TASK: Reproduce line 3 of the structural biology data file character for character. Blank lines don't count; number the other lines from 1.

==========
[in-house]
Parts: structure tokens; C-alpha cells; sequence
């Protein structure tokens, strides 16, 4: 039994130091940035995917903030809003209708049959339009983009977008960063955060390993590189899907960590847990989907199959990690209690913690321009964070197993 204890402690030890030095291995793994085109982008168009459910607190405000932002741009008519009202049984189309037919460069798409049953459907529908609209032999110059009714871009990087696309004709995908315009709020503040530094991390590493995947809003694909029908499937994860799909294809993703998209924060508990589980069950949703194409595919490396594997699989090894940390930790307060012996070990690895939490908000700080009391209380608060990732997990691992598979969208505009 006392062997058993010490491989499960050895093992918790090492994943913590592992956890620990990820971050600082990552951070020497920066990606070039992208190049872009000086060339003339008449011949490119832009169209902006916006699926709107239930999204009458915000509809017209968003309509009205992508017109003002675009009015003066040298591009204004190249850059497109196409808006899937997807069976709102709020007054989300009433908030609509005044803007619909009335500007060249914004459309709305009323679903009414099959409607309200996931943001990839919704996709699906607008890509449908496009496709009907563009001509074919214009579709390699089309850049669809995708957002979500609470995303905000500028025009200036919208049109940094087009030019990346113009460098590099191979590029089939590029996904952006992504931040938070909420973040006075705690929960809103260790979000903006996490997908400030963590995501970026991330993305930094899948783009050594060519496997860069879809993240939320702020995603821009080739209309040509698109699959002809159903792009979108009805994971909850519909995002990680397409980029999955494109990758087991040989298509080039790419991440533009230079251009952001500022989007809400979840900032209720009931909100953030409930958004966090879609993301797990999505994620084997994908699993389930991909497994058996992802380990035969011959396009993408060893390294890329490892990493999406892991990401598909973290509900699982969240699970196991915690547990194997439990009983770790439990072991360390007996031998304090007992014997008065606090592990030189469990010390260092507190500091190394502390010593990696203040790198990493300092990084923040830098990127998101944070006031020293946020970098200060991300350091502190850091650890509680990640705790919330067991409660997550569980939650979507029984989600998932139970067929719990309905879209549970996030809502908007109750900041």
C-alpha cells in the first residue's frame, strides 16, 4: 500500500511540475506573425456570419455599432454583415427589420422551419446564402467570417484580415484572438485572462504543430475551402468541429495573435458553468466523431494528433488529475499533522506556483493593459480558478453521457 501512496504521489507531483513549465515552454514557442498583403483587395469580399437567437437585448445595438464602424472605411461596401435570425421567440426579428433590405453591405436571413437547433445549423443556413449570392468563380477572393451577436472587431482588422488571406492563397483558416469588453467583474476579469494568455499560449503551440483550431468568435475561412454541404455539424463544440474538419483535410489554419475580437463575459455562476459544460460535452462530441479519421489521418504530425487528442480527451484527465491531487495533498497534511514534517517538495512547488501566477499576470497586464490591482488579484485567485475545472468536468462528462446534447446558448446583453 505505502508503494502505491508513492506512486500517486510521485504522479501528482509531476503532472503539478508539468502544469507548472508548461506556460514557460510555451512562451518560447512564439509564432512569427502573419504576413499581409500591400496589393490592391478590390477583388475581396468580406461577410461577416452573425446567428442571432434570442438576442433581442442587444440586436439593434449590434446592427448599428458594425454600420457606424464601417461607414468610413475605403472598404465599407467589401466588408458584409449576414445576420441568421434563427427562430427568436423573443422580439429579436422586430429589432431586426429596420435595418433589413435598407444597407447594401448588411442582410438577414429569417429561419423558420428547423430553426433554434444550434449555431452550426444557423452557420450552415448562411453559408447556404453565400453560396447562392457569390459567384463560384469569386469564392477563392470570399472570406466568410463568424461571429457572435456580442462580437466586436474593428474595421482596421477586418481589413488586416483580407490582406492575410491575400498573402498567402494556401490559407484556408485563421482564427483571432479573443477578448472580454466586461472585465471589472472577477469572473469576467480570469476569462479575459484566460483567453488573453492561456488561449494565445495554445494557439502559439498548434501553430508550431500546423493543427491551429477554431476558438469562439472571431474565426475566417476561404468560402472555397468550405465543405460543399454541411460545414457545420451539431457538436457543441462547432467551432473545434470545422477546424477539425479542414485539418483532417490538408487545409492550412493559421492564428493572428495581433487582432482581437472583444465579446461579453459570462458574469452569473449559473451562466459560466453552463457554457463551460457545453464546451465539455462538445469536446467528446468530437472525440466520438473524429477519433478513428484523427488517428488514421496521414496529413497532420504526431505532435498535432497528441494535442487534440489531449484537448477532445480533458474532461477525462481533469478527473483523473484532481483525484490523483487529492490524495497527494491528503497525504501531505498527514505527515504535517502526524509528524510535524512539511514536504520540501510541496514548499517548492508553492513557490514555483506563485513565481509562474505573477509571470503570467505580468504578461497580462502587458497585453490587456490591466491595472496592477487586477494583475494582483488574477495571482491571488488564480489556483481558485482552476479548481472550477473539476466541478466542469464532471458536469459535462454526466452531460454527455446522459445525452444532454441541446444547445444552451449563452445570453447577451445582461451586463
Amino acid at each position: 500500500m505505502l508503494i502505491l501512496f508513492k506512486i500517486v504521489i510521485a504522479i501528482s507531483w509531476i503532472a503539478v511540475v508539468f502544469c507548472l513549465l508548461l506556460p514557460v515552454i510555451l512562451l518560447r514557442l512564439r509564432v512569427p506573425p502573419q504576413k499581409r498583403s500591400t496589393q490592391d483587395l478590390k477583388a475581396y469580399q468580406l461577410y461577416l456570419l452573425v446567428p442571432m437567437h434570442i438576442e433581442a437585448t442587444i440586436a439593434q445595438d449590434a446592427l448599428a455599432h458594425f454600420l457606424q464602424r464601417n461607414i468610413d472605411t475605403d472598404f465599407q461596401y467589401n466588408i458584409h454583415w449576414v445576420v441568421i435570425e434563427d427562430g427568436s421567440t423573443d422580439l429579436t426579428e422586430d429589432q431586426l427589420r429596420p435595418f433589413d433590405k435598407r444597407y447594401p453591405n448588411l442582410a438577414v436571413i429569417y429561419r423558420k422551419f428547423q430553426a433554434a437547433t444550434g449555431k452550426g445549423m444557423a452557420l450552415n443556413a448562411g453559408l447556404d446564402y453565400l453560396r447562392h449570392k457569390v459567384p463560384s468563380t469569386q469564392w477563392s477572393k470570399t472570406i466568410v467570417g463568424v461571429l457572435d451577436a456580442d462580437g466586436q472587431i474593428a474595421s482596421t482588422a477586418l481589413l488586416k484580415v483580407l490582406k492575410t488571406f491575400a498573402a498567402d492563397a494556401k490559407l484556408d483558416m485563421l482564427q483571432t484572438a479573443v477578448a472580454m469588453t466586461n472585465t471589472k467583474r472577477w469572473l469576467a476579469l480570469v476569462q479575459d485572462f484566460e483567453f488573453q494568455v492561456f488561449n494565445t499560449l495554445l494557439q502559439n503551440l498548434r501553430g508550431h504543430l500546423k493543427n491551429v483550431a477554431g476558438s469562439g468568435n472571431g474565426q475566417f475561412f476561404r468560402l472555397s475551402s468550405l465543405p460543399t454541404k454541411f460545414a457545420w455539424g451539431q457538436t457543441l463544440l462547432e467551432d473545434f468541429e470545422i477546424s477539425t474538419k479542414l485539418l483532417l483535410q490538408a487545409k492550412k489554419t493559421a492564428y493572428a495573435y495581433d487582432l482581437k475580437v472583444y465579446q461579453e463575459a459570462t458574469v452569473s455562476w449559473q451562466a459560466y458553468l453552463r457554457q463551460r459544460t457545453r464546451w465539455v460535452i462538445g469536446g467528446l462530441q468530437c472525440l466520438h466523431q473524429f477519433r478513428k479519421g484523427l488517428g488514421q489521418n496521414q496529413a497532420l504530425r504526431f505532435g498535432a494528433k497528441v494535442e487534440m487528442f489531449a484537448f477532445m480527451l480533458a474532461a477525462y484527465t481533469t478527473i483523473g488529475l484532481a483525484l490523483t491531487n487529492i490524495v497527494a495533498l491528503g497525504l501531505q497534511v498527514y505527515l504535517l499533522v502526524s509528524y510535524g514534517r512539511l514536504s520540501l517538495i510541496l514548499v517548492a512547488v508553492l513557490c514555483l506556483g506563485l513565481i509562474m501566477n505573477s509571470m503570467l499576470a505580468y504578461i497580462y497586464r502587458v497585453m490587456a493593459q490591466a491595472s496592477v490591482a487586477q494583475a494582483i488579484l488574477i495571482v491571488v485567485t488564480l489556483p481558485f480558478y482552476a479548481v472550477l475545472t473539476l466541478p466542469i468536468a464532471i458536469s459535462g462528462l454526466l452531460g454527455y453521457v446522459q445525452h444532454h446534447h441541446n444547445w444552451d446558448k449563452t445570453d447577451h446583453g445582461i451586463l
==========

């Protein structure tokens, strides 16, 4: 039994130091940035995917903030809003209708049959339009983009977008960063955060390993590189899907960590847990989907199959990690209690913690321009964070197993 204890402690030890030095291995793994085109982008168009459910607190405000932002741009008519009202049984189309037919460069798409049953459907529908609209032999110059009714871009990087696309004709995908315009709020503040530094991390590493995947809003694909029908499937994860799909294809993703998209924060508990589980069950949703194409595919490396594997699989090894940390930790307060012996070990690895939490908000700080009391209380608060990732997990691992598979969208505009 006392062997058993010490491989499960050895093992918790090492994943913590592992956890620990990820971050600082990552951070020497920066990606070039992208190049872009000086060339003339008449011949490119832009169209902006916006699926709107239930999204009458915000509809017209968003309509009205992508017109003002675009009015003066040298591009204004190249850059497109196409808006899937997807069976709102709020007054989300009433908030609509005044803007619909009335500007060249914004459309709305009323679903009414099959409607309200996931943001990839919704996709699906607008890509449908496009496709009907563009001509074919214009579709390699089309850049669809995708957002979500609470995303905000500028025009200036919208049109940094087009030019990346113009460098590099191979590029089939590029996904952006992504931040938070909420973040006075705690929960809103260790979000903006996490997908400030963590995501970026991330993305930094899948783009050594060519496997860069879809993240939320702020995603821009080739209309040509698109699959002809159903792009979108009805994971909850519909995002990680397409980029999955494109990758087991040989298509080039790419991440533009230079251009952001500022989007809400979840900032209720009931909100953030409930958004966090879609993301797990999505994620084997994908699993389930991909497994058996992802380990035969011959396009993408060893390294890329490892990493999406892991990401598909973290509900699982969240699970196991915690547990194997439990009983770790439990072991360390007996031998304090007992014997008065606090592990030189469990010390260092507190500091190394502390010593990696203040790198990493300092990084923040830098990127998101944070006031020293946020970098200060991300350091502190850091650890509680990640705790919330067991409660997550569980939650979507029984989600998932139970067929719990309905879209549970996030809502908007109750900041």